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Is 4K upscaling, 3D support and a dated smart TV OS enough for a Blu-ray player to succeed?
With Ultra HD Blu-ray players incoming, that's hard to argue, but there's no doubting the core talents of the DMP-BDT370 as a pure disc spinner fit for the 4K future.
4K upscaling is hard to fault, as is 2D and 3D playback on a Full HD telly.
Edges are well defined, colours and contrast are awesome, and there's plenty of app action going on with Netflix, Amazon Instant and (in the UK), the BBC iPlayer all featured.
While it's not the best smart TV system around – it's been surpassed by Panasonic itself on its latest Firefox OS TVs – it perhaps deserves a dedicated button on the remote control. That would help complement what is a very simple user interface to navigate.
On digital file handling, the DMP-BDT370 is competent in an old-fashioned kind of way. A bunch of regular HD and SD videos in the AVI, MP4, MKV, MPEG-2 and AVC HD video formats all played without hassle, as did an impressive array of audio files. MP3, M4 and WMA were expected, but the DMP-BDT370 also plays lossless music files such as WAV and FLAC music files.
I also liked the idea of installing – at the touch of a button or two – your own photo as a backdrop to the otherwise rather drab-looking Home page.
4K JPEG photos looked great on the DMP-BDT370, as did some 3D photos taken in the MPO format using a Panasonic compact camera.
As the flagship deck for 2015, the DMP-BDT370 needs more features to persuade me that's it's worth the hike from the near-identical DMP-BDT270.
I would like to have seen a smaller physical size and perhaps an SD Card slot on the front alongside the dual USB slots. Besides, 2D-3D conversion isn't an add-on worth paying for.
The huge Netflix button, while understandable, is ill-judged. Not only will it make users of Amazon Instant jealous, but its placement just above the navigation buttons on the DMP-BDT370's remote is too close. It's so close to the 'up' button that it's far too easy to mis-press. Before you know it you could be binging on one of the hundreds of awful movies on Netflix when all you wanted to do was to check a setting.
Besides, that remote control is way too small.
A shortcut to the smart TV pages would have been much better, though that's another gripe; apps on the DMP-BDT370 are hidden too well and the language used in the OS is oddly formal.
I also had an issue with 4K file support; there is none. I tried to play a bevy of 4K files, including uncompressed MOV, MP4 and TS files all stored a on a USB stick. All I got in return from the DMP-BDT370 was 'cannot play this title. Video resolution not supported,' which underlines that this is not, in fact, a 4K deck at all.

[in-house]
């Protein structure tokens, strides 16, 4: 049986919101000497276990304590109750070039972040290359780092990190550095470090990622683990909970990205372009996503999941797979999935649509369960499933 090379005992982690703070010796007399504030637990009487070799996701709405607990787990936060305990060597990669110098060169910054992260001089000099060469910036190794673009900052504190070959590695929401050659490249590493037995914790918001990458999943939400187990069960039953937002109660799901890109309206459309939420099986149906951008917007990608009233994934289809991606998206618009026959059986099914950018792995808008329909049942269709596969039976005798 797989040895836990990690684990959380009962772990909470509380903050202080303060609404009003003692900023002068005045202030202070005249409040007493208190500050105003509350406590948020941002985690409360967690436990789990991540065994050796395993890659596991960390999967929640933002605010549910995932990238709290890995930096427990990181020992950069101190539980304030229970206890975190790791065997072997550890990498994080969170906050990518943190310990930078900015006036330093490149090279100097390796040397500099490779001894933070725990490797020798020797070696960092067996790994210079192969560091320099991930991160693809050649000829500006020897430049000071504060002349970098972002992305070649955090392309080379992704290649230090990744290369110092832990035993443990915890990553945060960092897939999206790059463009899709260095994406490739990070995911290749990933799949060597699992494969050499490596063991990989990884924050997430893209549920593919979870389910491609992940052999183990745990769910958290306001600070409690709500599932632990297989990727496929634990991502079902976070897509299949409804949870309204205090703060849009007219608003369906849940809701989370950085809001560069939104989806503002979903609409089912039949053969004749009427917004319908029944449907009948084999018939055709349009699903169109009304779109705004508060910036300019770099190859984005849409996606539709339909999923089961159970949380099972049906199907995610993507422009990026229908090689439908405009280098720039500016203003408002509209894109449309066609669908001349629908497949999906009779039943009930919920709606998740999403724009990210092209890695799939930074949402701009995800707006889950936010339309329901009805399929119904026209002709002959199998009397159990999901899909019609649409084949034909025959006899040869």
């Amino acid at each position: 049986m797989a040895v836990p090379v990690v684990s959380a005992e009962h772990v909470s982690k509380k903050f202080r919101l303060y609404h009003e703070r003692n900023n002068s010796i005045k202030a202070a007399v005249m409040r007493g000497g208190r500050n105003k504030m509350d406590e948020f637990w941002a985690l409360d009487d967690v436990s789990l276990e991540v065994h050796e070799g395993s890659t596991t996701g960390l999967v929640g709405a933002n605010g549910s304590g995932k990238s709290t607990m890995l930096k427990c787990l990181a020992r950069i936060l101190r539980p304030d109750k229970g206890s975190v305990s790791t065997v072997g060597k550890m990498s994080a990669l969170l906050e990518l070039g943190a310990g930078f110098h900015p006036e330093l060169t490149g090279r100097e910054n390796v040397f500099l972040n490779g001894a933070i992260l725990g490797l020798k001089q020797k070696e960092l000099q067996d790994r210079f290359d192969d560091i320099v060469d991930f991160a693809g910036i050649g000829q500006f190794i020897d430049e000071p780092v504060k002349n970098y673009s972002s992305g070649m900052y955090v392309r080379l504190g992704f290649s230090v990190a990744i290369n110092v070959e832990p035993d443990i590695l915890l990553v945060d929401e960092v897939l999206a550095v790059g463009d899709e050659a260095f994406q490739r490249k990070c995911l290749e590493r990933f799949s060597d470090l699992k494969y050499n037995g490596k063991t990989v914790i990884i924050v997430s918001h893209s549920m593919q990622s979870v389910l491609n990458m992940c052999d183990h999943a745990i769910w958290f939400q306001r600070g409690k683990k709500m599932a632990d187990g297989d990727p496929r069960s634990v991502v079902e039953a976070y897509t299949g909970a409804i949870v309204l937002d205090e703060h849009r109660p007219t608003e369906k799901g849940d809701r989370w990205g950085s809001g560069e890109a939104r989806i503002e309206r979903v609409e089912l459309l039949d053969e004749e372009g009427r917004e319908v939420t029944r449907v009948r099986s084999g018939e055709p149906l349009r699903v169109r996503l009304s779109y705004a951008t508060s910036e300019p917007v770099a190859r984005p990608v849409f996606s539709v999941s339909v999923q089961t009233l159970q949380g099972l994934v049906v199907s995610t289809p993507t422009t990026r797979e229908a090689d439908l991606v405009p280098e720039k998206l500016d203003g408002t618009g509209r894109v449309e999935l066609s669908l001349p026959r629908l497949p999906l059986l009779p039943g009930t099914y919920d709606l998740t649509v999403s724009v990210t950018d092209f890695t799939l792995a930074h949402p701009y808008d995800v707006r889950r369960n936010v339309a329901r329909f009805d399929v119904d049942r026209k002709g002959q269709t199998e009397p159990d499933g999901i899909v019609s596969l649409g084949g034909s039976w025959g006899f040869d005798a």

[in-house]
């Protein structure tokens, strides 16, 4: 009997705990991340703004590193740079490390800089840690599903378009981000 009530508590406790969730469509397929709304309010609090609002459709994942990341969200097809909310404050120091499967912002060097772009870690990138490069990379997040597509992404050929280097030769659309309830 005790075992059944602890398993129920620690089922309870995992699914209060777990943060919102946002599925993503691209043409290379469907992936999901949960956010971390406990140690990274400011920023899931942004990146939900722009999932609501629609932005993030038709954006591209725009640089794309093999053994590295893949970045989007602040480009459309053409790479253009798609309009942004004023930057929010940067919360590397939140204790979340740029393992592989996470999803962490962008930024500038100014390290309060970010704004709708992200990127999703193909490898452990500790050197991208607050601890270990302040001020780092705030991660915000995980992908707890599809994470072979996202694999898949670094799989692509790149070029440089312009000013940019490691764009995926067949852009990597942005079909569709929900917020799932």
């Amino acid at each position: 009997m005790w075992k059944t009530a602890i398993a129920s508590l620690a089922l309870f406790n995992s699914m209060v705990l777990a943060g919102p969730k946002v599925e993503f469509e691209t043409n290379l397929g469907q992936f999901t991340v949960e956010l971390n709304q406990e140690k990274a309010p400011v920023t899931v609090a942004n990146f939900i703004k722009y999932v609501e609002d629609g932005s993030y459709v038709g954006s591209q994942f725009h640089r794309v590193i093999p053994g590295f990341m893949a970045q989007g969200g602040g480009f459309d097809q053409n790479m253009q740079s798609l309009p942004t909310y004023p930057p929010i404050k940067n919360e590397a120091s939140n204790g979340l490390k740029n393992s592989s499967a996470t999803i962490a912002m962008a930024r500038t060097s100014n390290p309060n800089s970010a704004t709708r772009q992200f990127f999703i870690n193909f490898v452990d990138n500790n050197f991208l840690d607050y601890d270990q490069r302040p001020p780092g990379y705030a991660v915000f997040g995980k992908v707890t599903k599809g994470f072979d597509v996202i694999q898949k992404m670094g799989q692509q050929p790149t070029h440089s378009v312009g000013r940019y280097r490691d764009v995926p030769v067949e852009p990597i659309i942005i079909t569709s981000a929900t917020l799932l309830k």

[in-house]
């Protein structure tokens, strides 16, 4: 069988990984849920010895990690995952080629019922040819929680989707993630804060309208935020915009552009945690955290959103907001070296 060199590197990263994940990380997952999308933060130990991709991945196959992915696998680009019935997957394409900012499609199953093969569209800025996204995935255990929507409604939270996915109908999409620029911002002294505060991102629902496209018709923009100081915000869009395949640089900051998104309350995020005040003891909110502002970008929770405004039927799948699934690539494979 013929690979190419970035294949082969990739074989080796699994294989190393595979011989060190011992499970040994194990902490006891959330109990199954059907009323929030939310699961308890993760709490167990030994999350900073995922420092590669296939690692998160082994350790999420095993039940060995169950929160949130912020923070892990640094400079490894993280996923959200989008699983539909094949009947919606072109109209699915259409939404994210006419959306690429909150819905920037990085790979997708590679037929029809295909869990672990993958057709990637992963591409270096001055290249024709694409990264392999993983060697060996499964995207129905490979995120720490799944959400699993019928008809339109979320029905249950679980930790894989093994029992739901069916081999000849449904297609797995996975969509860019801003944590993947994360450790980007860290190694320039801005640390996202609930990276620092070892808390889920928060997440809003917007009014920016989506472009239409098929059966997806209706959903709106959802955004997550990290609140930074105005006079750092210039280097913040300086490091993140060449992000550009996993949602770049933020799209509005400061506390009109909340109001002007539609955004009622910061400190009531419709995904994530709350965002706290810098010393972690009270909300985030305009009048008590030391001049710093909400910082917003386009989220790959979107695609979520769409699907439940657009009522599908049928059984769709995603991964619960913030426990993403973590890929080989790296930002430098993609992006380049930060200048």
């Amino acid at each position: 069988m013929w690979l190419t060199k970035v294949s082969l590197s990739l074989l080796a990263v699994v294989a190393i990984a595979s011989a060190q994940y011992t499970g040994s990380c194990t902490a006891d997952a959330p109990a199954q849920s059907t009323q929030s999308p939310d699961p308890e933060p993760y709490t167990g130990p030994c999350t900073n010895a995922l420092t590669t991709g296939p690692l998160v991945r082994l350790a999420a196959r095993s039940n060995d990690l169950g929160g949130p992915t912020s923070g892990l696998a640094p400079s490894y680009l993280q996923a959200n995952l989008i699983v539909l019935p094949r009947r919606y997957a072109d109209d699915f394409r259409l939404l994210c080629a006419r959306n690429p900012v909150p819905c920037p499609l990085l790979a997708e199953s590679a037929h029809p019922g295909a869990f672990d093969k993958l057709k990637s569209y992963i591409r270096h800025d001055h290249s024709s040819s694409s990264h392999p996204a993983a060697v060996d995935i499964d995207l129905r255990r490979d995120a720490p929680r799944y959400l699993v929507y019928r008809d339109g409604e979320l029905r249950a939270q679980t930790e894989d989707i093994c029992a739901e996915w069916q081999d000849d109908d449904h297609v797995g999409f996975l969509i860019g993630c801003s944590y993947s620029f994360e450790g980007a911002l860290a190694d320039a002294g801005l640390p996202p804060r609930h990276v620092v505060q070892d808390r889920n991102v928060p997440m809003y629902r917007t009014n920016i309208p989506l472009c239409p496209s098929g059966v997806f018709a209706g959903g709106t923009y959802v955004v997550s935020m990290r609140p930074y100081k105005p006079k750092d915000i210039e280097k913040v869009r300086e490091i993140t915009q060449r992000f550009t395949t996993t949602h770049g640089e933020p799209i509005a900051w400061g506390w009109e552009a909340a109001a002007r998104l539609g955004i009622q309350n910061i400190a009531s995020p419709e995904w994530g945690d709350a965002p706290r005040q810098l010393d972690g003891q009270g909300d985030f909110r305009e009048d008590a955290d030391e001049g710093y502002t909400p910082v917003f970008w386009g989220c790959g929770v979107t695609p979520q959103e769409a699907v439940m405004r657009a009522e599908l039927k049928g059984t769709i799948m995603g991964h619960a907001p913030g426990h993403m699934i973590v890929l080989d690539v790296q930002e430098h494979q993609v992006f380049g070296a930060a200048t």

Luckily, almost all Ultra HD 4K TVs themselves – which the DMP-BDT370 is surely destined to partner until the arrival of dedicated 4K Blu-ray players – can already handle such files.
It's also worth noting two slight niggles. The DMP-BDT370 is noticeably loud during playback, while the second USB slot under the flap on the front is overkill.
The DMP-BDT370 is as accomplished with Blu-ray – upscaled to 4K and otherwise – as it is underwhelming in so-called smart features. It's also got a rather confusing position in the Panasonic hierarchy.
The stiffest competition for the DMP-BDT370 comes from within Panasonic's own line-up for 2015. Compared to the step-down DMP-BDT270, the DMP-BDT370 adds only an extra USB slot on the front, 4K JPEG playback and 2D-3D conversion.
For those two features, there's a big increase in the physical size and, of course, the latter has a higher price. Oh, and the chance to buy a silver version, the DMP-BDT371, in addition to the black model we reviewed.
It's a fine deck judged purely on picture quality, but I'm not convinced that the DMP-BDT370 does enough to be considered the flagship model of 2015.
Jamie is a freelance tech, travel and space journalist based in the UK. He’s been writing regularly for Techradar since it was launched in 2008 and also writes regularly for Forbes, The Telegraph, the South China Morning Post, Sky & Telescope and the Sky At Night magazine as well as other Future titles T3, Digital Camera World, All About Space and Space.com. He also edits two of his own websites, TravGear.com and WhenIsTheNextEclipse.com that reflect his obsession with travel gear and solar eclipse travel. He is the author of A Stargazing Program For Beginners (Springer, 2015),